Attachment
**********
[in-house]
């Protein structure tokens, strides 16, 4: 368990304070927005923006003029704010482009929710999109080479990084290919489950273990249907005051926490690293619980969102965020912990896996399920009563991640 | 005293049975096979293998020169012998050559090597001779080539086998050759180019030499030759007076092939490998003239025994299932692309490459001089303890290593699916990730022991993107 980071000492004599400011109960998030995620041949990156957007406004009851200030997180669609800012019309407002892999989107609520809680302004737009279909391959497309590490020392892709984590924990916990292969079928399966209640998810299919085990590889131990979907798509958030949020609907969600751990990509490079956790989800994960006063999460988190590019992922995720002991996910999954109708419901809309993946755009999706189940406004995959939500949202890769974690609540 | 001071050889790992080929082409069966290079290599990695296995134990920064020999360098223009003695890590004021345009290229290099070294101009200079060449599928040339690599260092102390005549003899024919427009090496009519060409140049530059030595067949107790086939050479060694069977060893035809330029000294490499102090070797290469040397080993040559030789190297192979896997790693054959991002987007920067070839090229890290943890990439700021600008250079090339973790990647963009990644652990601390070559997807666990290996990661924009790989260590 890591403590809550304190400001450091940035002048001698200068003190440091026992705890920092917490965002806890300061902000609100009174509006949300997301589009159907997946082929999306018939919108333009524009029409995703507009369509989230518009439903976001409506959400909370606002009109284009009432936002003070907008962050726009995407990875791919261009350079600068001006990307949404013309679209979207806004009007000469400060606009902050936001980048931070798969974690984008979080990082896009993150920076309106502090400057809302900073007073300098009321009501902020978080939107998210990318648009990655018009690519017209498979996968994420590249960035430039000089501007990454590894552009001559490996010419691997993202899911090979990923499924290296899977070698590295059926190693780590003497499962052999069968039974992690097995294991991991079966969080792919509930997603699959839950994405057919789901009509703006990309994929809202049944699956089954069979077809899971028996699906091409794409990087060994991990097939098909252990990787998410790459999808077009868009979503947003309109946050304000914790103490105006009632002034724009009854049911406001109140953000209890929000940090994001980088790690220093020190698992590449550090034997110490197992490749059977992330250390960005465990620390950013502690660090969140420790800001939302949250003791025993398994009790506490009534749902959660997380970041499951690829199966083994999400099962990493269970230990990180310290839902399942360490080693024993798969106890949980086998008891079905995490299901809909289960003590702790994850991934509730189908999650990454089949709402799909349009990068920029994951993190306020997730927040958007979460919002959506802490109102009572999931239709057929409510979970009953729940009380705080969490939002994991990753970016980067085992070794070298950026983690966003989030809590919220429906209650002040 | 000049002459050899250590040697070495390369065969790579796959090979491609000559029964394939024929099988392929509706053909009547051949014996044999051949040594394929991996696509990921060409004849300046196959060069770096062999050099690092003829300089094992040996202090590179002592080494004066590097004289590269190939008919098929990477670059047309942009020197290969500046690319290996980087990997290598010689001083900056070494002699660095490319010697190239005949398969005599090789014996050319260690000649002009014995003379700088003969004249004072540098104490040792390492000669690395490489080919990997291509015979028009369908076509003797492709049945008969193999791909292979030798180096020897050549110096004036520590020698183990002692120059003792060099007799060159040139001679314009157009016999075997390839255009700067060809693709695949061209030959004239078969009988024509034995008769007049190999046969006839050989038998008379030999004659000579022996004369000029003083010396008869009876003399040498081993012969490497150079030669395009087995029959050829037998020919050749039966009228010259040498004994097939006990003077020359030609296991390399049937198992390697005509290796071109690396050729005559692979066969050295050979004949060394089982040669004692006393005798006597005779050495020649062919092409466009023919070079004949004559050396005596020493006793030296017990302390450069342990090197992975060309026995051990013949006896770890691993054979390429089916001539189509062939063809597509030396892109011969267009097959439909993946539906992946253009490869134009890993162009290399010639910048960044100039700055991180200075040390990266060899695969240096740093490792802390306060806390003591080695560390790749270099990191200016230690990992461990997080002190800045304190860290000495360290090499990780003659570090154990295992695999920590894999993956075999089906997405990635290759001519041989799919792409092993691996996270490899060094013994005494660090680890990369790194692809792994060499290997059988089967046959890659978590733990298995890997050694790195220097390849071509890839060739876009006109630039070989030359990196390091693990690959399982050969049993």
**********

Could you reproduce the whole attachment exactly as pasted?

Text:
[in-house]
């Protein structure tokens, strides 16, 4: 368990304070927005923006003029704010482009929710999109080479990084290919489950273990249907005051926490690293619980969102965020912990896996399920009563991640 | 005293049975096979293998020169012998050559090597001779080539086998050759180019030499030759007076092939490998003239025994299932692309490459001089303890290593699916990730022991993107 980071000492004599400011109960998030995620041949990156957007406004009851200030997180669609800012019309407002892999989107609520809680302004737009279909391959497309590490020392892709984590924990916990292969079928399966209640998810299919085990590889131990979907798509958030949020609907969600751990990509490079956790989800994960006063999460988190590019992922995720002991996910999954109708419901809309993946755009999706189940406004995959939500949202890769974690609540 | 001071050889790992080929082409069966290079290599990695296995134990920064020999360098223009003695890590004021345009290229290099070294101009200079060449599928040339690599260092102390005549003899024919427009090496009519060409140049530059030595067949107790086939050479060694069977060893035809330029000294490499102090070797290469040397080993040559030789190297192979896997790693054959991002987007920067070839090229890290943890990439700021600008250079090339973790990647963009990644652990601390070559997807666990290996990661924009790989260590 890591403590809550304190400001450091940035002048001698200068003190440091026992705890920092917490965002806890300061902000609100009174509006949300997301589009159907997946082929999306018939919108333009524009029409995703507009369509989230518009439903976001409506959400909370606002009109284009009432936002003070907008962050726009995407990875791919261009350079600068001006990307949404013309679209979207806004009007000469400060606009902050936001980048931070798969974690984008979080990082896009993150920076309106502090400057809302900073007073300098009321009501902020978080939107998210990318648009990655018009690519017209498979996968994420590249960035430039000089501007990454590894552009001559490996010419691997993202899911090979990923499924290296899977070698590295059926190693780590003497499962052999069968039974992690097995294991991991079966969080792919509930997603699959839950994405057919789901009509703006990309994929809202049944699956089954069979077809899971028996699906091409794409990087060994991990097939098909252990990787998410790459999808077009868009979503947003309109946050304000914790103490105006009632002034724009009854049911406001109140953000209890929000940090994001980088790690220093020190698992590449550090034997110490197992490749059977992330250390960005465990620390950013502690660090969140420790800001939302949250003791025993398994009790506490009534749902959660997380970041499951690829199966083994999400099962990493269970230990990180310290839902399942360490080693024993798969106890949980086998008891079905995490299901809909289960003590702790994850991934509730189908999650990454089949709402799909349009990068920029994951993190306020997730927040958007979460919002959506802490109102009572999931239709057929409510979970009953729940009380705080969490939002994991990753970016980067085992070794070298950026983690966003989030809590919220429906209650002040 | 000049002459050899250590040697070495390369065969790579796959090979491609000559029964394939024929099988392929509706053909009547051949014996044999051949040594394929991996696509990921060409004849300046196959060069770096062999050099690092003829300089094992040996202090590179002592080494004066590097004289590269190939008919098929990477670059047309942009020197290969500046690319290996980087990997290598010689001083900056070494002699660095490319010697190239005949398969005599090789014996050319260690000649002009014995003379700088003969004249004072540098104490040792390492000669690395490489080919990997291509015979028009369908076509003797492709049945008969193999791909292979030798180096020897050549110096004036520590020698183990002692120059003792060099007799060159040139001679314009157009016999075997390839255009700067060809693709695949061209030959004239078969009988024509034995008769007049190999046969006839050989038998008379030999004659000579022996004369000029003083010396008869009876003399040498081993012969490497150079030669395009087995029959050829037998020919050749039966009228010259040498004994097939006990003077020359030609296991390399049937198992390697005509290796071109690396050729005559692979066969050295050979004949060394089982040669004692006393005798006597005779050495020649062919092409466009023919070079004949004559050396005596020493006793030296017990302390450069342990090197992975060309026995051990013949006896770890691993054979390429089916001539189509062939063809597509030396892109011969267009097959439909993946539906992946253009490869134009890993162009290399010639910048960044100039700055991180200075040390990266060899695969240096740093490792802390306060806390003591080695560390790749270099990191200016230690990992461990997080002190800045304190860290000495360290090499990780003659570090154990295992695999920590894999993956075999089906997405990635290759001519041989799919792409092993691996996270490899060094013994005494660090680890990369790194692809792994060499290997059988089967046959890659978590733990298995890997050694790195220097390849071509890839060739876009006109630039070989030359990196390091693990690959399982050969049993």